Fisherman Karissa Lindstrand was banding lobster claws off Grand Manan Island, New Brunswick, in November when she spotted something unusual on one of the crustacean’s claws—a popular blue and red logo. Upon closer inspection, she discovered it was a Pepsi logo.
“I can’t say how he got it on,” Lindstrand told CBC News. “It seemed more like a tattoo or a drawing on the lobster rather than something growing into it.”
Lindstrand, who has been lobster fishing for four years, showed the bizarre marking to her crew and even the island’s Pepsi delivery man. Some speculate a can got stuck on the bottom of the ocean and the lobster somehow grew around it. Others think a Pepsi box got adhered to the crustacean while it grew.
The discovery is disturbing. “This tells me there is a lot of garbage in the ocean if that’s what’s happening to the lobsters we get out from the water,” Lindstrand noted. “It’s the first time I have seen garbage imprinted on an animal.”
She’s not the only one who is worried about the effect of human garbage on ocean life.
“This is really a unique instance. I haven’t seen something like it before, of such a clear imprint of a can on a marine animal,” commented Matthew Abbott, Fundy baykeeper and marine program coordinator at the Conservation Council of New Brunswick.
Garbage had managed to penetrate the deep depths of the ocean in the location where the lobster lived, and unfortunately, marine debris is all over the place.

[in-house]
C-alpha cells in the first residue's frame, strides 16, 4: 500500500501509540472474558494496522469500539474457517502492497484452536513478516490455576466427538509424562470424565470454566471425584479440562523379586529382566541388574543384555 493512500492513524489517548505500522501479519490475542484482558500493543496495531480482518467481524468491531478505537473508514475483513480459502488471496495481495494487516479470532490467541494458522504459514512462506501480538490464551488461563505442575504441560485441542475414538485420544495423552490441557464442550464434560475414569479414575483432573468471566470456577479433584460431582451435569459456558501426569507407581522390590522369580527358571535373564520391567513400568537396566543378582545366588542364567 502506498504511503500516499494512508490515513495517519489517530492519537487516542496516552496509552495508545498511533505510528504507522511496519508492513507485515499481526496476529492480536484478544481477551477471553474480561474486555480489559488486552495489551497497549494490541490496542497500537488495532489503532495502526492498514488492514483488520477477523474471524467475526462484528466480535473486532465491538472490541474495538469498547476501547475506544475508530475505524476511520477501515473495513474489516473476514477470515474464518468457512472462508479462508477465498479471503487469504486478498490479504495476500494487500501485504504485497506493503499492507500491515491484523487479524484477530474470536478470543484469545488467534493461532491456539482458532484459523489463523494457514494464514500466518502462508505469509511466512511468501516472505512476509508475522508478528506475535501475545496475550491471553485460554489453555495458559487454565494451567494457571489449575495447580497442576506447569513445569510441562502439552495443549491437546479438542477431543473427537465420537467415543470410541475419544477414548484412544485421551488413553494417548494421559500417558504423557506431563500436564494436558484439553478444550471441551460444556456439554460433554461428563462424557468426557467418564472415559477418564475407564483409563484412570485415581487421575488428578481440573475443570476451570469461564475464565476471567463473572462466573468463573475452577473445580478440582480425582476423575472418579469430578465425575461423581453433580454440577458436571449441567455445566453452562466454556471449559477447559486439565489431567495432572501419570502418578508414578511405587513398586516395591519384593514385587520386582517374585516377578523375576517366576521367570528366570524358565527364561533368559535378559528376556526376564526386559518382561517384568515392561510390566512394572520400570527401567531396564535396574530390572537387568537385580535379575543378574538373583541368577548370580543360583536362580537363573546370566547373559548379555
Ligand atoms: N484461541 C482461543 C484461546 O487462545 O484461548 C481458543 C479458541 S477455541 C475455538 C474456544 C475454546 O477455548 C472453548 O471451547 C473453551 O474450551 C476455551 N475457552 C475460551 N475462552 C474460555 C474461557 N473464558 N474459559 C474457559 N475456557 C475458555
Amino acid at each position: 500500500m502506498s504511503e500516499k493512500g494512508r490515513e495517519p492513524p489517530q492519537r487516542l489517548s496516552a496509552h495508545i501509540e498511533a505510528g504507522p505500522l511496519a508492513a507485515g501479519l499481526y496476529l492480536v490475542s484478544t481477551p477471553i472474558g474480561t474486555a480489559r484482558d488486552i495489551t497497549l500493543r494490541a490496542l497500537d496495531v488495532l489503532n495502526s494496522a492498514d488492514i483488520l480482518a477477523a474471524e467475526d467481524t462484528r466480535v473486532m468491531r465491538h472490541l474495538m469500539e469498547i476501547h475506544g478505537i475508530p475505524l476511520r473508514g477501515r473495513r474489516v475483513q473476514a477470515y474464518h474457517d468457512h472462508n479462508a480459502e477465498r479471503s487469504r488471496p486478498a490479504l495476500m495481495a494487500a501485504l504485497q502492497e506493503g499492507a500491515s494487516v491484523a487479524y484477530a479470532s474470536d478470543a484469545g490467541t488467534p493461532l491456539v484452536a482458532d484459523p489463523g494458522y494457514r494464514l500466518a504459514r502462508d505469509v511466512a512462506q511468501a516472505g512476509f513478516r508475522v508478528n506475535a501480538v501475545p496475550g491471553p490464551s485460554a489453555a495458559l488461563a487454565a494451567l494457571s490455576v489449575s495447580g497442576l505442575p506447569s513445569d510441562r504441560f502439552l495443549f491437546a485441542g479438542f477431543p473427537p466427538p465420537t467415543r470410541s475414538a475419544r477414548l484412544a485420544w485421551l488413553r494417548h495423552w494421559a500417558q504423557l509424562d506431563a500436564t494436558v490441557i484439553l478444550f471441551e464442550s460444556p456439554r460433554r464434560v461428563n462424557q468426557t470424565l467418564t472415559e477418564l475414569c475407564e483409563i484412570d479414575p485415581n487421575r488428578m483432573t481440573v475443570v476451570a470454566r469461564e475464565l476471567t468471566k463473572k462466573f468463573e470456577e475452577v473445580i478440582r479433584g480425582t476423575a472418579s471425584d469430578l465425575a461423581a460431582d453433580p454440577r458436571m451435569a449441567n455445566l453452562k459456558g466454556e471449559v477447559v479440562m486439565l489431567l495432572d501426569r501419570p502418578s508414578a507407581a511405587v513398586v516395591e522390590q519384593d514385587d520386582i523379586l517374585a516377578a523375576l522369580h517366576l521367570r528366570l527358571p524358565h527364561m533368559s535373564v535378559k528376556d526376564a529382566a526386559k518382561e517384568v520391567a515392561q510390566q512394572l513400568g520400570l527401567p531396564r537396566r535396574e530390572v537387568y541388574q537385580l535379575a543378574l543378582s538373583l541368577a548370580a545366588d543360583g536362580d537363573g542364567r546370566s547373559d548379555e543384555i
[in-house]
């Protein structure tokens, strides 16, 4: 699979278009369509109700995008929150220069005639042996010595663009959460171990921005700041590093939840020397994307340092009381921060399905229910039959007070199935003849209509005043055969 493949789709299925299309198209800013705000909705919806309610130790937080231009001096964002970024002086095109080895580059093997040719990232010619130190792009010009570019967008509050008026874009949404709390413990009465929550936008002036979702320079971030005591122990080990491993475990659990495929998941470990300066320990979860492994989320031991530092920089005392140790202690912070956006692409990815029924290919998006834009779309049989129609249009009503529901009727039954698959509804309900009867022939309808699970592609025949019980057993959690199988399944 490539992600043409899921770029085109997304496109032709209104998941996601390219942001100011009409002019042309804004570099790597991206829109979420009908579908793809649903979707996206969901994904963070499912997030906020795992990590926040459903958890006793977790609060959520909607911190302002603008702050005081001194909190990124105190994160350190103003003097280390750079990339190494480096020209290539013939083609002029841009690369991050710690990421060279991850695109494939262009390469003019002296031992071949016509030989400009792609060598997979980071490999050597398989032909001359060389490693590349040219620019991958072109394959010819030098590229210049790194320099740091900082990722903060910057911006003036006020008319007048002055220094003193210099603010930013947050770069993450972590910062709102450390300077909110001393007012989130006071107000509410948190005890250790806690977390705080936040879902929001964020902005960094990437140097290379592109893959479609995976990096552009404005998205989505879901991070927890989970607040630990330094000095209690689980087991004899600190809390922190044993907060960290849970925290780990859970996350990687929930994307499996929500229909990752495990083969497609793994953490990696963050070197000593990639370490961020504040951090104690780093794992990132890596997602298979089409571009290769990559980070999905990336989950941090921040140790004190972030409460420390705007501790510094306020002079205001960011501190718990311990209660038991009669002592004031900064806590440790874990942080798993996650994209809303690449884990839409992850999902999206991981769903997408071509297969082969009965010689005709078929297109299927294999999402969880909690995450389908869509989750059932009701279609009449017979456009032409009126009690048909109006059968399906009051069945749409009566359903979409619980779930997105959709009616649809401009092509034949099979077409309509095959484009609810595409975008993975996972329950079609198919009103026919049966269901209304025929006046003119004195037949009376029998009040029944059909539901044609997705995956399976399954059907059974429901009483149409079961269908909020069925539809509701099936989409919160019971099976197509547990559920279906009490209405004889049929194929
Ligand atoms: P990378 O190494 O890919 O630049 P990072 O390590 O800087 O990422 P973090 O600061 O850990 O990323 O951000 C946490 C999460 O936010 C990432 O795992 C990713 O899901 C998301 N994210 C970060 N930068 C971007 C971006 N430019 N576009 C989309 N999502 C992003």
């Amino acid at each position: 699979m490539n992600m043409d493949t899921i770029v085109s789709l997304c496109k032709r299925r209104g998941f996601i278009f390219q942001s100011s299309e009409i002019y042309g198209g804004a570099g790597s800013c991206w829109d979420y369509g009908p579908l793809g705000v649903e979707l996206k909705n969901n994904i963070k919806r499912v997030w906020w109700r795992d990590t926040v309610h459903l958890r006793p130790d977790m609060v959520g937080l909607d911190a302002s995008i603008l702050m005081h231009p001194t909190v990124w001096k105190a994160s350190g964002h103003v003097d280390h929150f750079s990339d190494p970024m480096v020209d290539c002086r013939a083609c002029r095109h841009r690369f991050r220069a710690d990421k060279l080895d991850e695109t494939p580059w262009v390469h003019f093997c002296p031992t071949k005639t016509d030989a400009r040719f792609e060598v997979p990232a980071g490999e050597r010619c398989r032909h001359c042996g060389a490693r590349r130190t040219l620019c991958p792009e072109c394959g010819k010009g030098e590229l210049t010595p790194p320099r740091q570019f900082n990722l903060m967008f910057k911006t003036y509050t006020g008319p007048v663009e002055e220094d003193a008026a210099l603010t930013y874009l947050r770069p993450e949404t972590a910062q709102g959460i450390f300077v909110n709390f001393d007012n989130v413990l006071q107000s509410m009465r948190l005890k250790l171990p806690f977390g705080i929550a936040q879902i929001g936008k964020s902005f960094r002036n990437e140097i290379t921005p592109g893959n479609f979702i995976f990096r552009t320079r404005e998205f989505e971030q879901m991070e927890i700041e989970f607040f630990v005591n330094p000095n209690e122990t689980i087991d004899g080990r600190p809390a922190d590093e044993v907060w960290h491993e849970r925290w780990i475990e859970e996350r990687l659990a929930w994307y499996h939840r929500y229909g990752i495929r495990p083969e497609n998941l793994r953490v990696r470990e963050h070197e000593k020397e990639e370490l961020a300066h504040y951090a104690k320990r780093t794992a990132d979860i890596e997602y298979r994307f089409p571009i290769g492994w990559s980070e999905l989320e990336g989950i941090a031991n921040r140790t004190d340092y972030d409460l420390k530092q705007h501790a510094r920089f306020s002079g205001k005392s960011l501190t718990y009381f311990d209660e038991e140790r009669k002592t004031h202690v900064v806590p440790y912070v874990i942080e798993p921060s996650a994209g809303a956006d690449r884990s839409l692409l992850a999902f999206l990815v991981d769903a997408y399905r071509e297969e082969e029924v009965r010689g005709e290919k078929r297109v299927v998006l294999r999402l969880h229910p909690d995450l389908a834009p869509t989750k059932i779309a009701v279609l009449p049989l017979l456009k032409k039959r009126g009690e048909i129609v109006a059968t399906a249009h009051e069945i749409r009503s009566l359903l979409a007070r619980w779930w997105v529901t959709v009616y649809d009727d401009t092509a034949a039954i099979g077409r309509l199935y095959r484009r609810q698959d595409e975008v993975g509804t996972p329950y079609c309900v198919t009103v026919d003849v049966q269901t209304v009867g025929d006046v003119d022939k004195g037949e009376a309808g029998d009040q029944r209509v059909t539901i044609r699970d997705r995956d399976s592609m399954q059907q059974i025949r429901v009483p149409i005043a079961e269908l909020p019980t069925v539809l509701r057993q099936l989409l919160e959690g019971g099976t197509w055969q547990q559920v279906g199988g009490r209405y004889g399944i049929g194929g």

“You can’t really name one hotspot because it is well too widespread for that,” Abbot explained.
One of the biggest offenders is plastic because the material breaks down into smaller pieces but never disappears. Some animals think it’s a food source, while others get entangled in it. The results can be deadly.
According to the Center for Biological Diversity: “As plastics break apart in the ocean, they also release potentially toxic chemicals such as bisphenol A (BPA), which can then enter the food web. When fish and other marine species mistake the plastic items for food, they ingest the particles and pass toxic chemicals through the food chain and ultimately to our dinner plates.”
So, what happened to the lobster with the Pepsi tattoo? Lindstrand and her crew sold it with a batch of others they caught that day. She believes it’s in Boston: “It probably already crossed the border.”